Editor’s note: Alexa Mergen, who teaches yoga in Harpers Ferry, West Virginia, is passionate about bringing the practice to other small towns across the U.S. In Fall 2016, she joined the Yoga Service Council to connect with a like-minded community that would support her dream. Here, she reflects on what she learned from consulting with YSC Board member Carol Horton and YSC Advisor Jasmine Chehrazi. Such complimentary consulting services are now one of the many perks of YSC membership. For more information on how to become an Individual, Organizational, or Sustaining member, please click here.
What role can my small-town teaching space play in the 21st-century’s yoga flurry?
How can I bring my love of yoga to rural places that lack studios of their own?
Why should and how can yoga teachers help students develop their own home practice?
These were some of the questions I brought to Jasmine Chehrazi and Carol Horton, the mentors assigned to me when I joined the Yoga Services Council in September, 2016. My tiny studio, Simple, Joyful Yoga, had been open six months in Harpers Ferry, a small town of about 2,500 people in West Virginia. I taught a full load: up to 15 classes a week, both to private students and groups of two.
The transformations I saw among my students — most of whom were brand new to yoga — astonished me. Close personal attention, combined with the intimacy of my in-home studio space and their dedication to home practice, gave rise to changes in their breath patterns, posture, movement, sleep habits, ease and confidence levels.
Could this model, I wondered, be replicated by yoga teachers in other small towns and rural outposts? My operating costs are low: About a $75 investment in mats, blocks and straps from Walmart; another $250 in good-quality eye pillows, sand bags, and bolsters; and my own time and experience.
Could I take this model on the road and teach others how to teach yoga in their regions?
“Partner,” both Jasmine and Carol advised. Partner with non-profit and community organizations in rural areas.
Urban and suburban studios fill a different niche from mine, often operating as third spaces, as a cafe or a pub does. The populations in these areas support ongoing classes, as well as workshops and the studios’ bread-and-butter of teacher trainings. I was looking to equip people who found themselves far from studios with the tools to develop simple, sustainable home yoga practices that could be supported solo or in pairs.
Among my Harpers Ferry students, there are two sets that encompass three generations of the same family — grandparents through grandkids. They encourage each other. Others come with friends, or turn neighbors into friends through their partner practice.
Carol pointed out that short, specialized trainings for yoga teachers, as well as lay practitioners who do not want or need a full 200-hour teacher certification, are increasingly popular and useful. I could roll up in my RV trailer to a town where I’ve arranged a partnership with a hospital or social service agency, and offer a week-long home practice training for anyone who wants to make simple yoga a pattern in their lives. Such short trainings can go deep, including mindful breath awareness and asana within a framework of yogic philosophy. Participants who want to augment this intensive could travel to a studio-based teacher-training program, or attend a retreat.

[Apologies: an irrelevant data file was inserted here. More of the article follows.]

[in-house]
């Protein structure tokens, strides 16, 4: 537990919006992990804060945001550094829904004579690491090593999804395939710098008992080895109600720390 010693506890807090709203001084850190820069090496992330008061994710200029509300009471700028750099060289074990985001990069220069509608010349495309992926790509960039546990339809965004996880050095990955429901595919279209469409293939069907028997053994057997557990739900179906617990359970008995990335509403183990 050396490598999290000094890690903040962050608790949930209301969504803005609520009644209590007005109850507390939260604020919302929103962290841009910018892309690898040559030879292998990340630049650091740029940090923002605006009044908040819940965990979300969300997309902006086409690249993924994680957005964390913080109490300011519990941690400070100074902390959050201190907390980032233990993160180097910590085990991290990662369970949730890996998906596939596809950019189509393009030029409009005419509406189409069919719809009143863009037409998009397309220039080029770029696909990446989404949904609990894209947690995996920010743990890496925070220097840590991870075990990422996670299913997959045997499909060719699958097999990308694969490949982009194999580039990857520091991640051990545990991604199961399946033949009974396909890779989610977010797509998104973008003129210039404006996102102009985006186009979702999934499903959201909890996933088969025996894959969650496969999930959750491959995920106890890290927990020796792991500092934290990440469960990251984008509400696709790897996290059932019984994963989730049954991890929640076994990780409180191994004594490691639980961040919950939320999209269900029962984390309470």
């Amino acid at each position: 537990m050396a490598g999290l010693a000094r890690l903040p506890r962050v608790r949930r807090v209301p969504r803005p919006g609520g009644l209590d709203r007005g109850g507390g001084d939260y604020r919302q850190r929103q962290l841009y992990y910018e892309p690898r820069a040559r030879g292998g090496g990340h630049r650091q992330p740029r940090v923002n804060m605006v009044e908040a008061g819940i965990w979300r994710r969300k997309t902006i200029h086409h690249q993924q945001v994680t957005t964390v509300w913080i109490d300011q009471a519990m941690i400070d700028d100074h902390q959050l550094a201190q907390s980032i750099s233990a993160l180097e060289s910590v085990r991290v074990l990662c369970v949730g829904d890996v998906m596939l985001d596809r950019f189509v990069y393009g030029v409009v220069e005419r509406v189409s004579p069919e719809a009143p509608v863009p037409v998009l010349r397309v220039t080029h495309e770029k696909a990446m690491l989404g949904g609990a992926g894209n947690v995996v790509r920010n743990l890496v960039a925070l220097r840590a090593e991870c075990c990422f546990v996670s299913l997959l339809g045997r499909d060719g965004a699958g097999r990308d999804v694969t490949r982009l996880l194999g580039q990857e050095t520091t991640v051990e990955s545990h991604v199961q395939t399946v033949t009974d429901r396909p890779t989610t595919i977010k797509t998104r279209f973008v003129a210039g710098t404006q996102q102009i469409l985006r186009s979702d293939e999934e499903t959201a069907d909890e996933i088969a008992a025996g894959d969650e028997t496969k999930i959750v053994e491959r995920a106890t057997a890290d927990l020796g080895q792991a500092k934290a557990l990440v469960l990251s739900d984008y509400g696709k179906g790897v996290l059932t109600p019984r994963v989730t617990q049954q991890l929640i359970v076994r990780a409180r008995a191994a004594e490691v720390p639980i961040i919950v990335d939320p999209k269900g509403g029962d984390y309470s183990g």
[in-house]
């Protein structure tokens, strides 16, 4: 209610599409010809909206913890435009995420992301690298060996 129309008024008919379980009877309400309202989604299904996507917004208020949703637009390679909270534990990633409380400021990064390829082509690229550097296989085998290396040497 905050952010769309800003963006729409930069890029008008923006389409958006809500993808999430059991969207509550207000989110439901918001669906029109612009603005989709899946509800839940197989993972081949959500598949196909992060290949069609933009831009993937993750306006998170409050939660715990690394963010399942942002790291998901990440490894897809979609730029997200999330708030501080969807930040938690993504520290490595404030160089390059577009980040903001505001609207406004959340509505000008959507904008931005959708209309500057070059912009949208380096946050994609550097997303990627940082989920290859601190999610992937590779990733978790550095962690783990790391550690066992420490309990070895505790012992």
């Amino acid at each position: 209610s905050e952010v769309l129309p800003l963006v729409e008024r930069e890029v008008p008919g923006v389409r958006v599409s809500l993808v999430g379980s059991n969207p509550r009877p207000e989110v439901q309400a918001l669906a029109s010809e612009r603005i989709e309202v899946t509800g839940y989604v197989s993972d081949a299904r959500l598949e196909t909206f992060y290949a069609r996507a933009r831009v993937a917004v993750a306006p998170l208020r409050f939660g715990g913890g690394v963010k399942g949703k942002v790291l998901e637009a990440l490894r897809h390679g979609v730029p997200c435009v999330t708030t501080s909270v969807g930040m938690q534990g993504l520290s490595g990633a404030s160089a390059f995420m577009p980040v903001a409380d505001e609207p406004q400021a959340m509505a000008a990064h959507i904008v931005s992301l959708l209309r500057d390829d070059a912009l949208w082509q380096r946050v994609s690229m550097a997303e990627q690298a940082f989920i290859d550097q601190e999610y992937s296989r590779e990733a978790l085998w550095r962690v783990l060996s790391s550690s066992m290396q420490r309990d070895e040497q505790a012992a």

This model fits well with my experience outside of yoga as a teaching artist and outreach worker, leading workshops in writing, journaling and creativity in conjunction with social service agencies, prisons, senior centers and schools.
Our conversation inspired and encouraged me. In one hour, I was able to ask the many questions I had. My mentors responded with honesty, patience and wisdom. I felt connected with a broad vision of yoga.
“We just have to do the work we’re inspired to do,” Jasmine commented, hearing through the phone my excitement about the possibilities we examined.
Carol pointed out how a little yoga can change a life, saying “Just 5 minutes in savasana can send someone on a different trajectory.”
Both mentors agreed that the yoga I’m offering operates largely outside the perceived Yoga Journal demographic — slanting, as Carol put it, “back to a more grounded, socially engaged side of things, dealing with the realities of everyday life.”
This is what I’ve found at Simple, Joyful Yoga. I run into my students with their kids at the park when I’m out walking the dog; they show me a pose they’ve been practicing. They invite their sisters, their commute buddies, and their husbands to form classes. Like a stand of trees that communicates through its root system, connections are made that are not apparent to the eye.
Quiet at the end of class, having moved and breathed in new ways, the students rest. Sometimes they offer a final comment before silence, remarking on the breeze through the open window, the crickets’ constant chatter. Then, they still. Like a candle, each student is the focus of my own meditation as they rest in Savasana, in a small room in a small town in the world.
I think of what one of my Zen teachers said: “We need more Zen corners, not Zen centers.” Yes, we need only a corner to offer our own yoga, sustained by the support of peers and mentors — like Carol and Jasmine — in other places.
Alexa Mergen, RYT-500, teaches Simple, Joyful Yoga to people of all ages and experience from an in-home studio in Harpers Ferry, WV. She also travels to leads workshops at teacher trainings programs and to bring yoga and mindfulness practices to rural places. Alexa is a journal keeper, a professional writer and student of Zen who loves the outdoors. Find her on Facebook or at her blog yogastanza.org. Contact at firstname.lastname@example.org
Please note: The views expressed in YSC blog posts are those of the authors and do not necessarily represent the views of the YSC, its directors, officers, or members.